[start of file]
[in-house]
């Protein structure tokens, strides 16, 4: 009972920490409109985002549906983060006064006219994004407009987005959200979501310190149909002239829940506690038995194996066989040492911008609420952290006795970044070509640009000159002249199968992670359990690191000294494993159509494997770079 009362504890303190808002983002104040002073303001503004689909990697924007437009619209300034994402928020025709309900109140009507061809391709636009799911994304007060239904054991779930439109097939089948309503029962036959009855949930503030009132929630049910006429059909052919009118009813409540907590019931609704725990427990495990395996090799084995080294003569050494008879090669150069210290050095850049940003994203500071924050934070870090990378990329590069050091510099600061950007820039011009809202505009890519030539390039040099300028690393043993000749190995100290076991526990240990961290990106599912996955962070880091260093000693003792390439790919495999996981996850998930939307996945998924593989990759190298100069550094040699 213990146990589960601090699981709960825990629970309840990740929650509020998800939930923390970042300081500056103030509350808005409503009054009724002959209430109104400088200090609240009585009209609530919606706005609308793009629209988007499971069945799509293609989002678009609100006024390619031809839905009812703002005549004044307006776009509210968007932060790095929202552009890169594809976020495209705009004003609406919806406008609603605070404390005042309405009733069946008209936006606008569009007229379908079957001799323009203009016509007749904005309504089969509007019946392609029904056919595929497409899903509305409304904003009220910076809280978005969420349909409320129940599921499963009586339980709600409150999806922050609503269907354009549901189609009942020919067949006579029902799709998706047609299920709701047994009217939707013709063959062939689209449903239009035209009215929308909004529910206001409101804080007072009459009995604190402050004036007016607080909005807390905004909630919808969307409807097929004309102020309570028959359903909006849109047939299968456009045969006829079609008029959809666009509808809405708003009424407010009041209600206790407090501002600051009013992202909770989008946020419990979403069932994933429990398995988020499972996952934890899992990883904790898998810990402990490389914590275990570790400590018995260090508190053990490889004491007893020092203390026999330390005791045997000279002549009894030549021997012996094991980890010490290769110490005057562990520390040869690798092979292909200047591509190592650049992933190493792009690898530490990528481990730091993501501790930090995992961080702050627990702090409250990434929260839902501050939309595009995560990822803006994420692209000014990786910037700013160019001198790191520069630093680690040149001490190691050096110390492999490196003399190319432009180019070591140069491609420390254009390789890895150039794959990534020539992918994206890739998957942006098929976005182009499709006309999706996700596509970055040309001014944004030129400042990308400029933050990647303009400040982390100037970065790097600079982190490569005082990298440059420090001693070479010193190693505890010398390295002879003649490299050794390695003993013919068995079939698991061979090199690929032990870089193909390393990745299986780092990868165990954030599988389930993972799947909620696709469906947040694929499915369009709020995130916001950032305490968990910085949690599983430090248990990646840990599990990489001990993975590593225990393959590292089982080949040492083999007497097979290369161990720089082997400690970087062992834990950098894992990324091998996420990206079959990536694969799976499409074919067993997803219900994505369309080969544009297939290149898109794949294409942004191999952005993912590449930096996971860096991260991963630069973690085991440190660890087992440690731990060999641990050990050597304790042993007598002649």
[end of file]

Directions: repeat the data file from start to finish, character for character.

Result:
[in-house]
């Protein structure tokens, strides 16, 4: 009972920490409109985002549906983060006064006219994004407009987005959200979501310190149909002239829940506690038995194996066989040492911008609420952290006795970044070509640009000159002249199968992670359990690191000294494993159509494997770079 009362504890303190808002983002104040002073303001503004689909990697924007437009619209300034994402928020025709309900109140009507061809391709636009799911994304007060239904054991779930439109097939089948309503029962036959009855949930503030009132929630049910006429059909052919009118009813409540907590019931609704725990427990495990395996090799084995080294003569050494008879090669150069210290050095850049940003994203500071924050934070870090990378990329590069050091510099600061950007820039011009809202505009890519030539390039040099300028690393043993000749190995100290076991526990240990961290990106599912996955962070880091260093000693003792390439790919495999996981996850998930939307996945998924593989990759190298100069550094040699 213990146990589960601090699981709960825990629970309840990740929650509020998800939930923390970042300081500056103030509350808005409503009054009724002959209430109104400088200090609240009585009209609530919606706005609308793009629209988007499971069945799509293609989002678009609100006024390619031809839905009812703002005549004044307006776009509210968007932060790095929202552009890169594809976020495209705009004003609406919806406008609603605070404390005042309405009733069946008209936006606008569009007229379908079957001799323009203009016509007749904005309504089969509007019946392609029904056919595929497409899903509305409304904003009220910076809280978005969420349909409320129940599921499963009586339980709600409150999806922050609503269907354009549901189609009942020919067949006579029902799709998706047609299920709701047994009217939707013709063959062939689209449903239009035209009215929308909004529910206001409101804080007072009459009995604190402050004036007016607080909005807390905004909630919808969307409807097929004309102020309570028959359903909006849109047939299968456009045969006829079609008029959809666009509808809405708003009424407010009041209600206790407090501002600051009013992202909770989008946020419990979403069932994933429990398995988020499972996952934890899992990883904790898998810990402990490389914590275990570790400590018995260090508190053990490889004491007893020092203390026999330390005791045997000279002549009894030549021997012996094991980890010490290769110490005057562990520390040869690798092979292909200047591509190592650049992933190493792009690898530490990528481990730091993501501790930090995992961080702050627990702090409250990434929260839902501050939309595009995560990822803006994420692209000014990786910037700013160019001198790191520069630093680690040149001490190691050096110390492999490196003399190319432009180019070591140069491609420390254009390789890895150039794959990534020539992918994206890739998957942006098929976005182009499709006309999706996700596509970055040309001014944004030129400042990308400029933050990647303009400040982390100037970065790097600079982190490569005082990298440059420090001693070479010193190693505890010398390295002879003649490299050794390695003993013919068995079939698991061979090199690929032990870089193909390393990745299986780092990868165990954030599988389930993972799947909620696709469906947040694929499915369009709020995130916001950032305490968990910085949690599983430090248990990646840990599990990489001990993975590593225990393959590292089982080949040492083999007497097979290369161990720089082997400690970087062992834990950098894992990324091998996420990206079959990536694969799976499409074919067993997803219900994505369309080969544009297939290149898109794949294409942004191999952005993912590449930096996971860096991260991963630069973690085991440190660890087992440690731990060999641990050990050597304790042993007598002649």